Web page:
I’m not sure whether “here” was Dubai, where we had met on the first occasion, or London (the location of our second meeting, this summer, when she held a sort of salon of old and new friends in a safe house in the West End); or, indeed, Pakistan which I had hoped to revisit at some point in the future with Benazir back in power. The extraordinary thing is not what she wrote, but that she had found the time and had the courtesy to do it.

Our friendly relations were not neccessarily expected after our four-hour interview at her home in exile in Dubai in the spring. Of course, I had admired and respected her in advance of meeting her and was riveted by the part she could play in shaping Pakistan’s future at such a critical moment in its troubled history.

Although the corruption charges that plagued her were not insignificant they seemed far less crucial than the political impact she could make on a country that was at the forefront of her mind throughout all the long years of exile; a country to which her family has dedicated the lives of her father, Zulfikar Ali Bhutto, who founded and led the Pakistan People’s Party before passing the mantle on to his daughter, two of her brothers and now Benazir herself.

We spent four hours together, just long enough for me to experience a potted version of the Benazir Bhutto package. She did have a tendency – not unknown among politicians – to go into oratorical mode, and once she had embarked on a certain line there was no stopping her.

This did not bother me as Pakistan’s history – and the Bhutto dynasty’s part in it – is so dramatic. Also since almost every terrorist attack that has taken place around the world leads back in some way to Pakistan, what she had to say about dealing with the extremist tendency could hardly be more important. She did come across as haughty on occasion, but what I liked about her was that you could point this out, and she was big enough to pause and think about why this should be.

Over lunch, Benazir made a rather astonishing remark about my weight saying: “You know, I am envious of the way you have let yourself go.”

As an interviewer, that comment was a godsend since it allowed me later to go on to ask her all sorts of impertinent questions about her own complicated relationship with food.

Her two older teenage children, a boy and a girl, were present at the time, and I think they found their mama rather embarassing – but, then, what’s new about that where teenagers are concerned? Her older daughter told me that she had written a birthday rap for her mother and I longed to hear it.

What I remember most was asking the children whether they had any interest in politics and being met by a fairly typical adolescent shrug; the difference being that the Bhutto family back then, and still now, is not a typical family.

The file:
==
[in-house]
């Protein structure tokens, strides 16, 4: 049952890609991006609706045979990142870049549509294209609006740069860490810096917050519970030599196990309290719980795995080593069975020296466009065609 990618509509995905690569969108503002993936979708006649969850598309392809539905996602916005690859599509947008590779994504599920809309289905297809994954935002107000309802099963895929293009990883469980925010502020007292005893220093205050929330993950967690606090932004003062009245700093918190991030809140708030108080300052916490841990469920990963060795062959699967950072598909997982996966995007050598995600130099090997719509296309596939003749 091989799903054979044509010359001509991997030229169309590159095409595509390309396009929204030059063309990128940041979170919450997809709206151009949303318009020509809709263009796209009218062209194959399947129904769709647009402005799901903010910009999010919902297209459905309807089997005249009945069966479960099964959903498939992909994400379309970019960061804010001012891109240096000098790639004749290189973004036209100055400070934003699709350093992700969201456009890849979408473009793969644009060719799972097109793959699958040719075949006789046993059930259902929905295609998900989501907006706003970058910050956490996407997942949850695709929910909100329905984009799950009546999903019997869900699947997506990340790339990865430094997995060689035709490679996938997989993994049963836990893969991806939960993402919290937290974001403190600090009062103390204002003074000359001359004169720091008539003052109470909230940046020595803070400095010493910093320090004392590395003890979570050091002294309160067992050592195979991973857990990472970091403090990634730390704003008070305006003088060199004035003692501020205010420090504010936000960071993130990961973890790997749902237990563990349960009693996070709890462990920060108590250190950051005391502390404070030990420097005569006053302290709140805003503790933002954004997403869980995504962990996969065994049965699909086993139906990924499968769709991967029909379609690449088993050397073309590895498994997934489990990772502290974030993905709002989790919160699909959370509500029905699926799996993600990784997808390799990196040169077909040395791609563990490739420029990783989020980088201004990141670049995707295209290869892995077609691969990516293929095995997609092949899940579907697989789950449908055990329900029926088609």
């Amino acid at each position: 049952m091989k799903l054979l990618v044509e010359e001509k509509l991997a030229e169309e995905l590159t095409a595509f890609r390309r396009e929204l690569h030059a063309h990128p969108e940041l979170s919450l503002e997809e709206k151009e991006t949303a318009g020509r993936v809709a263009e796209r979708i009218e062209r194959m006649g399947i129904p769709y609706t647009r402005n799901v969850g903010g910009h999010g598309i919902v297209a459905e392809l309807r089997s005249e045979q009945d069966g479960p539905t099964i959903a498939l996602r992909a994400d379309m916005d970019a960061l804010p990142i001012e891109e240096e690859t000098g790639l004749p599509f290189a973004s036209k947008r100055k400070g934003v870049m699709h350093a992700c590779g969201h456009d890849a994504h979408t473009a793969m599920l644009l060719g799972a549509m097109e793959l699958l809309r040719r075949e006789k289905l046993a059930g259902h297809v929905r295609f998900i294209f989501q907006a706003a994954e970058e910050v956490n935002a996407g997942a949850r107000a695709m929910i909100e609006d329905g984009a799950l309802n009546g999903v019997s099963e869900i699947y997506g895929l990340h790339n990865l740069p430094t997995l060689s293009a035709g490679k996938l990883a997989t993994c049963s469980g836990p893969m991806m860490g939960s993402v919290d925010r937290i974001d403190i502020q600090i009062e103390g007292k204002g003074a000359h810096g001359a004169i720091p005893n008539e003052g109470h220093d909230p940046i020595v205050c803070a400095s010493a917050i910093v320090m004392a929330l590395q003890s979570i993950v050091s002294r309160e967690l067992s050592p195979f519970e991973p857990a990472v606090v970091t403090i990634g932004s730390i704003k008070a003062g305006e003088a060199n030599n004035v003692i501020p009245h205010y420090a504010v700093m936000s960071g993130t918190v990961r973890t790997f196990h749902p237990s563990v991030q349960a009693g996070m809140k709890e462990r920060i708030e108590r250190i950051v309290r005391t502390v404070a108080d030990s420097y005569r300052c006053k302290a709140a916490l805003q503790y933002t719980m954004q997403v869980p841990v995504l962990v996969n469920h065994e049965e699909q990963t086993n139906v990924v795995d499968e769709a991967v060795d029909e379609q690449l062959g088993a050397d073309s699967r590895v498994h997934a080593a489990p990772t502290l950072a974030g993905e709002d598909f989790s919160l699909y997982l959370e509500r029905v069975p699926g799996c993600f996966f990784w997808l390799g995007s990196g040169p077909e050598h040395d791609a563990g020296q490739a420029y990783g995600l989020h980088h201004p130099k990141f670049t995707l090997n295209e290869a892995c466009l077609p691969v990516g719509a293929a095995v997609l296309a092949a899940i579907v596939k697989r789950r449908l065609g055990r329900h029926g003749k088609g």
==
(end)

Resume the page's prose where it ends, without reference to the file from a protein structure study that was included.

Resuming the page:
Benazir, herself, for instance, did not want the heavy mantle of responsibility to be passed on to her by her father. I wrote in that piece something that was prophetic: “Bhutto represents everything the fundamentalists hate – a powerful, highly educated woman operating in a man’s world, seemingly unafraid to voice her independent views and, indeed, seemingly unafraid of anything, including the very real possibility that one day someone might succeed in killing her because of who she is . . . Perhaps it is her sense of destiny – the daughter, rather than her brothers, groomed from such an early age to be the political heir to her father, despite her initial reluctance – which explains her equanimity in the face of death.”

After the interview – which was by no means uncritical – was published, Benazir sent me an e-mail that could hardly have been more gracious. She thanked me for taking the time to visit Dubai and was sorry for her lunchtime indiscretions.

“I am also writing to apologise for remarks I may have made inadvertantly which were insensitive,” she wrote. “Please accept the apology.”

A few months later we met again in London. Her old mates were there from the University of Oxford, including Alan Duncan, the Tory MP, and the writer Victoria Schofield, a close friend who has been at her side through so many tragedies, and an American author, Ron Suskind, who was working on a book about terrorism. Her sister, Sunny, was there along with Benazir’s youngest, sweet-faced daughter, Asifa.

We ate samosas and cucumber sandwiches, and talked about terrorism, and Duncan told her how he could effect an introduction with David Miliband, Britain’s Foreign Secretary, although I hardly felt Benazir needed any help on that count.

She looked younger and lighter, and freer, than when we last met – her hair flowing freely, wearing hardly any make-up and dressed in an almost hippyish kameez, lime-green and flame-orange in colour. She was, as I remember it, walking barefoot.

Benazir had survived many attempts on her life. She told me that she never discussed her travel arrangements because: “I think the threat very much remains because my politics can disturb not only the military dictatorship in Pakistan, but it has a fallout on al-Qaeda and a fallout on the Taleban.”

I asked her whether she felt immortal. “No,” she had replied. “I know death comes.

“My young brothers I have buried . . . and I have been to the homes of people who have been hanged and people who were shot in the street, so, no, I don’t feel there’s anything like immortality.”